Reviving Dead Zones: Combating Ocean Deoxygenation and Nutrient Runoff

Nutrient runoff and waste from agriculture and sewage has contributed to widespread instances of dead zones that kill marine life, reduce their reproductive potential, and force species to move to new habitats.
Open for Entries

The Problem

Nutrient pollution in coastal areas, which primarily results from agricultural fertilizer runoff and sewage, has led to a rapid increase in hypoxic zones in the ocean. In the last half a century, the number of dead zones in the world’s oceans has increased over ten-fold. The paucity of oxygen in these areas results in aerobic marine life dying or moving away. Habitats once rich in life become dead zones, the equivalent of deserts in the ocean. This problem is accentuated by warming and worsened by acidification. The triple threat of deoxygenation, warming, and acidification has been associated with past major extinctions.

The Challenge

End deoxygenation by disrupting and redesigning systems of agriculture and wastewater management on land:

  1. Redesign the farm-to-sea relationship to remove anthropogenic nutrient runoff
  2. Design scalable innovations for stormwater and wastewater treatment and removal of excess nutrients such as phosphates and nitrogen
  3. Develop new ways to restore dead zones

Problem Statement

Nutrient runoff and waste from agriculture and sewage has contributed to widespread instances of dead zones - regions of widespread hypoxia (areas without oxygen). This hypoxia either kills marine life, reduces their reproductive potential, or forces species to move to new habitats. Dead zones commonly occur near inhabited coastlines, where marine biodiversity is often highest, and where communities and ecosystems depend upon healthy habitats. The extent of the losses from such dead zones can be economically and biologically significant. In the Black Sea in the 1970s and 1980s, an estimated 60 million tons of bottom-living aquatic life perished from hypoxia, resulting in dramatic impacts on fisheries and biodiversity.

During the 20th century, the rapid industrialization of agriculture, coupled with human population growth and urbanization, has led to a massive increase in number and size of dead zones globally. In 1960, there were 10 documented dead zones, but by 2007 scientists had identified 169. Currently, scientists estimate there may be over 1,000 dead zones around the world, including many that are undocumented. Concentrated in areas with high human activity, these dead zones are a result of disrupting natural biogeochemical cycles.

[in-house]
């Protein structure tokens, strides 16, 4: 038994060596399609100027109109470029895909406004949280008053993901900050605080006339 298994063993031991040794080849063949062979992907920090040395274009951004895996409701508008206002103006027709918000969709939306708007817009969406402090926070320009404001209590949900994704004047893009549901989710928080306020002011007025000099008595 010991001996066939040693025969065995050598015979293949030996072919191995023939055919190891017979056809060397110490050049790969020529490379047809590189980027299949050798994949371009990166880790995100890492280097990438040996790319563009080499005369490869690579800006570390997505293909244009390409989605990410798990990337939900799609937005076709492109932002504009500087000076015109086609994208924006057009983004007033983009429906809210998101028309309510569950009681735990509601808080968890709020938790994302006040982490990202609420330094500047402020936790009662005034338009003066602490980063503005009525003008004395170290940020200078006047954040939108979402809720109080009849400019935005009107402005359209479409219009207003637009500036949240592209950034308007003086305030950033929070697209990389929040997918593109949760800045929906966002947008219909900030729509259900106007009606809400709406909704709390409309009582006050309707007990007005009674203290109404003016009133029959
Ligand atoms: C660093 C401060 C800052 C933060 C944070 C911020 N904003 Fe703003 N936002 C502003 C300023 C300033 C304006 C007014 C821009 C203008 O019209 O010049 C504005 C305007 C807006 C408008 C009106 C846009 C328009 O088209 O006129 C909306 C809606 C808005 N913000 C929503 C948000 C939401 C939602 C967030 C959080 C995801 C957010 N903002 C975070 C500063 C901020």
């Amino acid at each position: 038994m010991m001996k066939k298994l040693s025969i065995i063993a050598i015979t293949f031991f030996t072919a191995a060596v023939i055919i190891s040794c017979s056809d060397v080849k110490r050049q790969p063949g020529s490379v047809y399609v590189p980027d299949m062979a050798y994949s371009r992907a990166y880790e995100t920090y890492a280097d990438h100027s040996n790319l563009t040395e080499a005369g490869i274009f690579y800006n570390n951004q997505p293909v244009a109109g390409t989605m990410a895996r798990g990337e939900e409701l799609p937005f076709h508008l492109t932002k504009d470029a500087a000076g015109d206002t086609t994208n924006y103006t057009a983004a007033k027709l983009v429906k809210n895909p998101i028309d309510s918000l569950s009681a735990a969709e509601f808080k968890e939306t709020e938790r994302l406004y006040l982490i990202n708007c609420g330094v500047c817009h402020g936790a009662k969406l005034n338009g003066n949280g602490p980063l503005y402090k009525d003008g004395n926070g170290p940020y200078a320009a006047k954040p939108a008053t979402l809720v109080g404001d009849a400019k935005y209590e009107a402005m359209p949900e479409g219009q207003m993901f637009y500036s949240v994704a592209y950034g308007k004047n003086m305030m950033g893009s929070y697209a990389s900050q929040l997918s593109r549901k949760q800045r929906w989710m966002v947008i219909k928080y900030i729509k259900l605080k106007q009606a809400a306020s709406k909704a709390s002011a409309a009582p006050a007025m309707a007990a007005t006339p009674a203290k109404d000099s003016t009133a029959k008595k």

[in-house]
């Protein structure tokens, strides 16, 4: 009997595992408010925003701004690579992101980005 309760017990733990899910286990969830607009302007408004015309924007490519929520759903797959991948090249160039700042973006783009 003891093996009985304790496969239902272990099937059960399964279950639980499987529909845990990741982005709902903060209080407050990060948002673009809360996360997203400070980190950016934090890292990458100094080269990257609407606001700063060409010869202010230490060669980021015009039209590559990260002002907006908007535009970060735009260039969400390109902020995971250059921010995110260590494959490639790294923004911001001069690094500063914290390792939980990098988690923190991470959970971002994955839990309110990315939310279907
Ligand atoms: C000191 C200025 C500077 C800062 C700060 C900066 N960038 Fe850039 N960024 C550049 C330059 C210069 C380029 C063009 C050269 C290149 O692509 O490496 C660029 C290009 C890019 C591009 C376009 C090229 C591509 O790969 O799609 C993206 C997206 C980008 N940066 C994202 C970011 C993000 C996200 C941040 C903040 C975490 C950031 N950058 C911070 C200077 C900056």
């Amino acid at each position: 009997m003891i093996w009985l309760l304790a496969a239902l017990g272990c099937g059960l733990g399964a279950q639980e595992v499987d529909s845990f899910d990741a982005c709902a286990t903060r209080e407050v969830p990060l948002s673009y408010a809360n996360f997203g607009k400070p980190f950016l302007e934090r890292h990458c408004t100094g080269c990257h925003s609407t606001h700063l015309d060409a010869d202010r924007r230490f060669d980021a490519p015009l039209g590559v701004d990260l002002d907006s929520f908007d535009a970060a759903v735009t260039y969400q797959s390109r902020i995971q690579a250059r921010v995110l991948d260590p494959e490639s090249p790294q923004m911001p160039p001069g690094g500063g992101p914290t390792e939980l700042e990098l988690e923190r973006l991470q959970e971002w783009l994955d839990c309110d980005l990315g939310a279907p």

The mechanism by which these dead zones occur—rapid eutrophication— also offers opportunities for intervention. The excessive supply of nutrients, mainly phosphates and nitrogen, spark the growth of phytoplankton and lead to algal blooms. The water becomes more opaque as phytoplankton populations boom, and the shade they cast deprives the plants living below them of sunlight. Sea grasses in shallow bays also become covered with small epiphytic algae and can ultimately be smothered and die. Algae can also envelop and kill off coral reefs. The critical shift happens when the massive blooms of phytoplankton and other organisms die. As organic matter accumulates, bacteria digest the organic matter and consume the oxygen present in the water during the decomposition process, creating hypoxic conditions.

Approaches that unify land-based and marine farming practices in a closed-loop system have been designed to capture nutrient runoff for use in growing marine macro-algae that can be used in local agriculture.

This hypoxia is caused primarily by the intensive use of agricultural fertilizers, particularly in the developed world. Globally, farmers spend $60 billion annually for 150 million tons of fertilizer to nourish their fields. Much of this may be wasted. Farmers often apply excess fertilizers or have poor systems to keep fertilizers in the soil. Rain and irrigation then washes excess fertilizer into inland waterways, and ultimately to the ocean. Currently, less than half of the fixed nitrogen generated by farming practices actually ends up in harvested crops, and less than half of the nitrogen in those crops actually ends up in the foods that humans consume. Much of the remainder ends up fertilizing phytoplankton and algae in the ocean.

Additional drivers of greater nutrient emissions into watersheds include fossil-fuel use (which releases nitrogen into the atmosphere), effluent from the mass breeding of food animals (especially pigs and chickens), and sewage systems that empty directly into the sea. Untreated sewage causes the majority of dead zones in Africa, Asia, and South America. The presence of large-scale aquaculture in Southeast Asia may also contribute to hypoxia.

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Barbara Martinez [270]
Open Innovation Director
Conservation X Labs
Baltimore, United States